Naïve apologetics based on dubious science

A word of caution for those who would use the dubious science of big bang cosmology, which is today based on an atheistic worldview as opposed to a biblical worldview, in support of their biblical apologetics.

space.com planck-view-bicep2
This image from the European Space Agency's Planck satellite shows the space observatory's view of the same region observed by the Antarctica-based BICEP2 project. The Planck data suggests that light patterns that confirmed cosmic inflation theory were actually caused by space dust. Credit: ESA/Planck Collaboration. Acknowledgment: M.-A. Miville-Deschênes, CNRS - Institut d'Astrophysique Spatiale, Université Paris-XI, Orsay, France

Jeff Zweerink of the Reasons to Believe ministry wrote an article “A Response to Four Young-Earth Objections to Inflation” in April 2014 using this BICEP2 data as support of cosmic inflation and hence as some sort of confirmation of the biblical account of creation that he and Hugh Ross promote, in their strange ‘science-first’ form of apologetics. Anyway, Zweerink’s claim was that science supported their particular apologetics and the BICEP2 result was evidence that biblical creationists were wrong.

The big bang is Hugh Ross’s creation of the universe, and thus cosmic inflation is proof that this alleged big bang did indeed occur. Hence they are right and biblical creationists, who reject as fairy tales any origin story that does not conform to the creation narrative with 24-hour days and a 6-day creation about 6000 years ago, are proved wrong. But quite clearly the Genesis 1 account does not describe the big bang, which in no way even follows the biblical sequence of events.

Where is Zweerink’s claim now? Dashed on the rocks of a false religion where it always was. If God’s Word described the origin of the universe in a big bang inflation scenario 13.8 billion years ago, long before God made the earth and the rest of the solar system, with all the other myriad details that disagree with the biblical account, I would believe it. But it does not and that is where we should take our stand.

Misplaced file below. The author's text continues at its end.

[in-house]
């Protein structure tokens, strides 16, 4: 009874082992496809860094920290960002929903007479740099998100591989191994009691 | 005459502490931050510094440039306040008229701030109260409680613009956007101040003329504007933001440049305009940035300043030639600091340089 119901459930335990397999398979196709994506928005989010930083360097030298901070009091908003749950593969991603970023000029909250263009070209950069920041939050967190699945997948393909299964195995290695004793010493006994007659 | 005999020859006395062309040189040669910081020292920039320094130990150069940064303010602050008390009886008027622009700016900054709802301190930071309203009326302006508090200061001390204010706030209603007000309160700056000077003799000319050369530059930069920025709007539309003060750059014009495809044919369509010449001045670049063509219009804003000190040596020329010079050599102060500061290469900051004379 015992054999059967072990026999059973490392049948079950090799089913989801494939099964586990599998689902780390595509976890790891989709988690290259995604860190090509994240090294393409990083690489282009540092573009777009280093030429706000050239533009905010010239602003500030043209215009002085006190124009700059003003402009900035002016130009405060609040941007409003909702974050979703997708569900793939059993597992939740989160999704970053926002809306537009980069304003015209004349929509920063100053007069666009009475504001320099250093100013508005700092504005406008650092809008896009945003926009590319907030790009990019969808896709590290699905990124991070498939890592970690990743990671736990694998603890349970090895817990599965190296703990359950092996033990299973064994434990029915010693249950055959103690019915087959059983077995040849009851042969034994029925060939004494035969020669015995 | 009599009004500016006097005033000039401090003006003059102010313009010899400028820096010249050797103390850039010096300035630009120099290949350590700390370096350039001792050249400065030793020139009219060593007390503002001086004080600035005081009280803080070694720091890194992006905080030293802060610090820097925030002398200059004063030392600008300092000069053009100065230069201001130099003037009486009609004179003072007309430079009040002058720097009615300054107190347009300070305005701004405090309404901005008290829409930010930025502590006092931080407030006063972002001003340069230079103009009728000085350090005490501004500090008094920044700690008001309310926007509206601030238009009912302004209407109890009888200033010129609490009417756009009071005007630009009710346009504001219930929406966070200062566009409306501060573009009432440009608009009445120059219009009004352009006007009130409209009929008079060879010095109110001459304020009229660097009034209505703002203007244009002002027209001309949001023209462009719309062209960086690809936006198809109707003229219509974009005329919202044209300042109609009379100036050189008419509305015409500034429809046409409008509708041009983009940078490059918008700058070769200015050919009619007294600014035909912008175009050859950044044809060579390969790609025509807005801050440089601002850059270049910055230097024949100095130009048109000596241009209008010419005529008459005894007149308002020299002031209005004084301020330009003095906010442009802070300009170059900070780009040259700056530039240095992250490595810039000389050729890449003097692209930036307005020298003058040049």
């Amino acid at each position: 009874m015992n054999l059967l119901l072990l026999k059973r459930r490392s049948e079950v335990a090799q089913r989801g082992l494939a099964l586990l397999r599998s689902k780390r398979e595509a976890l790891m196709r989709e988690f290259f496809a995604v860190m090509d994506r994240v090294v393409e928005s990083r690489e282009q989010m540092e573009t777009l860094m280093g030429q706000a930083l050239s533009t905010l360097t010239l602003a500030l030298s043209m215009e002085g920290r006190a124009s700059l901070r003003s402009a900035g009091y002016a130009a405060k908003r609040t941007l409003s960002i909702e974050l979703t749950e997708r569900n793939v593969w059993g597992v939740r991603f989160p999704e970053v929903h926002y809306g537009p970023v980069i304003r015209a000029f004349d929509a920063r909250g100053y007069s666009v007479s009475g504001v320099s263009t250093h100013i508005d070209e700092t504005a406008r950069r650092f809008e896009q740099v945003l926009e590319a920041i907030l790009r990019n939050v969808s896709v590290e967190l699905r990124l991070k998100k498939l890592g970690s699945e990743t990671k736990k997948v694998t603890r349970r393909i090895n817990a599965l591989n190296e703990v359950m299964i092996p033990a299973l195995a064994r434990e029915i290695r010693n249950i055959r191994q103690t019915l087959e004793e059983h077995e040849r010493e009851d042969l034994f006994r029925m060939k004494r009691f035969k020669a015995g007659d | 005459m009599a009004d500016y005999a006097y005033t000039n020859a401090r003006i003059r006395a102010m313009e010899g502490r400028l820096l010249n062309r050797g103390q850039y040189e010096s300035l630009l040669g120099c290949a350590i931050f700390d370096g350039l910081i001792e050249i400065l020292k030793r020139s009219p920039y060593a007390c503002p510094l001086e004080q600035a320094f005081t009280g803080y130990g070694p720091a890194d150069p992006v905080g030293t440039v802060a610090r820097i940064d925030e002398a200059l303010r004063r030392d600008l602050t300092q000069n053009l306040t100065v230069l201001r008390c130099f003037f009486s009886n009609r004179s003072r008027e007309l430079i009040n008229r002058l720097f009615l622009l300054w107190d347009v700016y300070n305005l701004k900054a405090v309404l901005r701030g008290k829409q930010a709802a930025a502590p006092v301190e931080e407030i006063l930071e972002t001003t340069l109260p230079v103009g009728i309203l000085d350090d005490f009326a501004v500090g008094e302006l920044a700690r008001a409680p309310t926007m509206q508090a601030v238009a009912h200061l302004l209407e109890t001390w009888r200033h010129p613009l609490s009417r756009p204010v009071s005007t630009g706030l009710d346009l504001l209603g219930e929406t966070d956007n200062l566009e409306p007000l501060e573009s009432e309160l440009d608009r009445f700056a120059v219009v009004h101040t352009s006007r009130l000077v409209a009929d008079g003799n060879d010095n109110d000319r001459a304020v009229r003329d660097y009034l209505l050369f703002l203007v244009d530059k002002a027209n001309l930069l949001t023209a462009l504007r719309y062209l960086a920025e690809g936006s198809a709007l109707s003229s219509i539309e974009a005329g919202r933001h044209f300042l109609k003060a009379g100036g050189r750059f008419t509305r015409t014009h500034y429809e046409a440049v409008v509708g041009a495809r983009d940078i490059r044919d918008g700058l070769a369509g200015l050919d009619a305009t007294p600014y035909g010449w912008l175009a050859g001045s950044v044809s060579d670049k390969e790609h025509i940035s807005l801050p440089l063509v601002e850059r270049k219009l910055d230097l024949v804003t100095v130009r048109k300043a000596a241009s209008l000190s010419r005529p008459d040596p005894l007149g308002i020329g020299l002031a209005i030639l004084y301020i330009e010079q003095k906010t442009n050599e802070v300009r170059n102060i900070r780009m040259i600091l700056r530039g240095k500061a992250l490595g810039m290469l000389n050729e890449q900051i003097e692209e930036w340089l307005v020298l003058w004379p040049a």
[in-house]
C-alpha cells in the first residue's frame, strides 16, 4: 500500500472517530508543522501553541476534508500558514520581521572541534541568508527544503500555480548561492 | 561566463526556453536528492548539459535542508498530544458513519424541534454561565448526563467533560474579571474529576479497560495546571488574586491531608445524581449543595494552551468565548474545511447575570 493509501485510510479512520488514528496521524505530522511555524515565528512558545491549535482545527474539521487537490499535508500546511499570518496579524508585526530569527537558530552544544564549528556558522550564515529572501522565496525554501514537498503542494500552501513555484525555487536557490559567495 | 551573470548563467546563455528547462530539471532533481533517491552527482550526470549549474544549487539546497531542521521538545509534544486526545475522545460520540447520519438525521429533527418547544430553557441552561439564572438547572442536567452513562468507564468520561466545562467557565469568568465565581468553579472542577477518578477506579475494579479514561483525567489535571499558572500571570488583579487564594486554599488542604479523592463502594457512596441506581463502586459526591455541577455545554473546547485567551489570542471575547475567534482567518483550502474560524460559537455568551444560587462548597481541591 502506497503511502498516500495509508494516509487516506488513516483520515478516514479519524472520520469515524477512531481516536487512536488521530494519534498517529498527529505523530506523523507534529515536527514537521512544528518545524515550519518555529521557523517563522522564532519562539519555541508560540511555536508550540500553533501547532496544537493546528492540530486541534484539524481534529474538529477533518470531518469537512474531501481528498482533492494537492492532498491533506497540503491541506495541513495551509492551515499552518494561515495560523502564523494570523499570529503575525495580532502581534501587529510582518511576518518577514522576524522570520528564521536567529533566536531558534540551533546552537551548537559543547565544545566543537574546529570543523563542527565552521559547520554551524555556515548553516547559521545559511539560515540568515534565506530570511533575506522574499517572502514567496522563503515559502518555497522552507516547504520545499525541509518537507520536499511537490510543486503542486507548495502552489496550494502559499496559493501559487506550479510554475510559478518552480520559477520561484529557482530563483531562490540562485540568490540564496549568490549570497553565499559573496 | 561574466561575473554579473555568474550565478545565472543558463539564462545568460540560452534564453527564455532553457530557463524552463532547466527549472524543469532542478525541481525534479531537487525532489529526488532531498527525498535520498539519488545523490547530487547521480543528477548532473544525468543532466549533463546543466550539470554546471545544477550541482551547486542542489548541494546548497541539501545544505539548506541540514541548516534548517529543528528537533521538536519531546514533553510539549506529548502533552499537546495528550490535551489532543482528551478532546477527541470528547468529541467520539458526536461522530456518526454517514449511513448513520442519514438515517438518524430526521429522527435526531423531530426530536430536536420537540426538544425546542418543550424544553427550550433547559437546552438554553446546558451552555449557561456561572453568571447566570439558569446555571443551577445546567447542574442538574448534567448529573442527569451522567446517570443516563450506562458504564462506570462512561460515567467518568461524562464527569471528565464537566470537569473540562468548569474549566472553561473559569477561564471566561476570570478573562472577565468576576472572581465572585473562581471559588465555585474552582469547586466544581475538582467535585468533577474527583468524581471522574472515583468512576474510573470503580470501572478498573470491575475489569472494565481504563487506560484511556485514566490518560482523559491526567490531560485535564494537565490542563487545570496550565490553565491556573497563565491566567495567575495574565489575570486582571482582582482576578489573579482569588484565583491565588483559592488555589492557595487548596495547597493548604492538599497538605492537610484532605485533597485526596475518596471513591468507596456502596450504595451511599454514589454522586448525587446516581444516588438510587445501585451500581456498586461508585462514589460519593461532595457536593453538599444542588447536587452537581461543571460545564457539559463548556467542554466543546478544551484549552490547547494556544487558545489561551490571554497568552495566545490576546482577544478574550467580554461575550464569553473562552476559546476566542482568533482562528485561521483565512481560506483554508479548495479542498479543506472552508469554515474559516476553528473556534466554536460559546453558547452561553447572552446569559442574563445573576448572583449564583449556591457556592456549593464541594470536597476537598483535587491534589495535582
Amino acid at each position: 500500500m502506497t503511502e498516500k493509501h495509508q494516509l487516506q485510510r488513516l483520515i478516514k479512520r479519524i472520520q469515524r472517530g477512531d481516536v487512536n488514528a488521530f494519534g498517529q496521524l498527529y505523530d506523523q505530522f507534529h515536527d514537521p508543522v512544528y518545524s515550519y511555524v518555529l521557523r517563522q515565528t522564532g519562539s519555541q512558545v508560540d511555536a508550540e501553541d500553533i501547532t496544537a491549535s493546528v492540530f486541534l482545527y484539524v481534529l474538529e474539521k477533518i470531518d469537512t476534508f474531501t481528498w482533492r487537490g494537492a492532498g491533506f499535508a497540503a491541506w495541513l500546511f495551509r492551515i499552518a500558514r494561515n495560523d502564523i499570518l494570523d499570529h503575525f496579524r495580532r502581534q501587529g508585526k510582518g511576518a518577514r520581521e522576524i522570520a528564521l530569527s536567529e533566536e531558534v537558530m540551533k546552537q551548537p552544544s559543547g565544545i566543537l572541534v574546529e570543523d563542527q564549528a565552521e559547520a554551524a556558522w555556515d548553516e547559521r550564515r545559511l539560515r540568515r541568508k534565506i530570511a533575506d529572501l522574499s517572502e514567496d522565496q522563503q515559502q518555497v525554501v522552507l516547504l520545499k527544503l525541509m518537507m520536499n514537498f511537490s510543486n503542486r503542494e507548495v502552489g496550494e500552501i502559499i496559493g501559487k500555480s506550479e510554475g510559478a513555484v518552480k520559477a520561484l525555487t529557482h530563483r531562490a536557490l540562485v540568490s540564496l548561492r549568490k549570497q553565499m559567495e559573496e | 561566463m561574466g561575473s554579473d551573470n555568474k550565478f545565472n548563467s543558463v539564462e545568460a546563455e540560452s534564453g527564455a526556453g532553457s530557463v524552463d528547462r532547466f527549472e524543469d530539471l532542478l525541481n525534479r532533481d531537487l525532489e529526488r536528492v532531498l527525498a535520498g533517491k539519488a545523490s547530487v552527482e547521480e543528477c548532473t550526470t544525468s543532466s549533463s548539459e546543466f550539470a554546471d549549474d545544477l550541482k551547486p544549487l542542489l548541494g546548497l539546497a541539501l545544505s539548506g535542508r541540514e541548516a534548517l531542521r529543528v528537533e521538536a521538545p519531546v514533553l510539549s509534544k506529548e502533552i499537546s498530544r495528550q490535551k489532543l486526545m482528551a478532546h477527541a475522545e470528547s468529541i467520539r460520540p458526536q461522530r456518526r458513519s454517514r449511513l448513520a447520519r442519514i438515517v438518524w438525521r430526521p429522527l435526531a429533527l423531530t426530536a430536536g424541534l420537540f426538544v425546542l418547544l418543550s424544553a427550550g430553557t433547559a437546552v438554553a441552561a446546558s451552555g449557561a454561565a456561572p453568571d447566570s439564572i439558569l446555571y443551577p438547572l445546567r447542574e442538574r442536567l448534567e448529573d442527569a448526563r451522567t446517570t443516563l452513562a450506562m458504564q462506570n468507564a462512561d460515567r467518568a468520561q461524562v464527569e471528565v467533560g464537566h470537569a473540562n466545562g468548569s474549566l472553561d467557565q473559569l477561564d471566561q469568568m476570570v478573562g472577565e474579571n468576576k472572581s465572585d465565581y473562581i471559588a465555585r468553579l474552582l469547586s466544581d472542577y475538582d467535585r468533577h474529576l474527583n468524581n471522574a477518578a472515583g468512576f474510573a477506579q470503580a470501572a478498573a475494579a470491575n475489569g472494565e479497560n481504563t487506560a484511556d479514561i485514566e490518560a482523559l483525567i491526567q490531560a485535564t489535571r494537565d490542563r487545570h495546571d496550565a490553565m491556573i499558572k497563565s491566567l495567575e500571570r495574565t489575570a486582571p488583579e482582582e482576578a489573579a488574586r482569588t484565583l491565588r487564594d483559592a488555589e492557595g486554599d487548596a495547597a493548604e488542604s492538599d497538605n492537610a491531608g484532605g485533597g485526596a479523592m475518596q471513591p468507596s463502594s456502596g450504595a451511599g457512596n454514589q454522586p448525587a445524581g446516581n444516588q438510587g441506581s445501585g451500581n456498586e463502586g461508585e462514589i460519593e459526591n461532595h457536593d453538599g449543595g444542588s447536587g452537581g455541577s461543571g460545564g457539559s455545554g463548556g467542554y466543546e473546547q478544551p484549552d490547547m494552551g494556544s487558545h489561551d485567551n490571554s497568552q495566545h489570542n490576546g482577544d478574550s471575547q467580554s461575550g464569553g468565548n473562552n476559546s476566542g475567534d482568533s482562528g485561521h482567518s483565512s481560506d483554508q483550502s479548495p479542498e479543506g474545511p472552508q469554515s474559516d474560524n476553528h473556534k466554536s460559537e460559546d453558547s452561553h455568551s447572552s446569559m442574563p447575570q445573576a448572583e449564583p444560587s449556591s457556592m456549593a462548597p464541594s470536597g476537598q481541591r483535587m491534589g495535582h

Concluding note

Now let me add one more word of caution: Even if the Planck Consortium team had so-called confirmed the original BICEP2 B-mode polarization results, in those swirls in the CMB radiation, it still would not prove the concept of cosmic inflation. It certainly would strengthen the case in favour of it but you would still have to rule out all other possible causes (besides foreground dust emissions in the Galaxy), even those you have not thought of. This is the particular problem with cosmology, because we cannot interact with the universe, we have no control experiment. Thus it is like saying we cannot get a control signal from a ‘typical’ universe that did not start off with cosmic inflation. So what are the chances of misidentifying the real source of those swirls? As it turns out from this saga, quite high.

Published: 5 February 2015

References and Notes

  1. Normally Physical Review Letters has a strict page limit of 4, and sometimes allowing up to 6 for extremely important discoveries. To give you some feeling of the weight they placed on this ‘discovery’ they allowed 25 pages. Yet half a page was devoted to a face-saving exercise explaining why they might be wrong. This obviously came about because the journal Editor had already accepted the paper for publication before the counter claims and doubts had been fully aired. Return to text.
  2. Wall, M., Epic Big Bang Discovery Might Just Be Space Dust, 23 September 2014; space.com. Return to text.
  3. Mortonson, M. J. , Seljak, U., A joint analysis of Planck and BICEP2 B modes including dust polarization uncertainty, JCAP 10:035, 2014; available at http://arxiv.org/pdf/1405.5857v2.pdf. Return to text.
  4. Amos, J., Cosmic inflation: New study says BICEP detection was wrong, 30 January 2015; bbc.com. Return to text.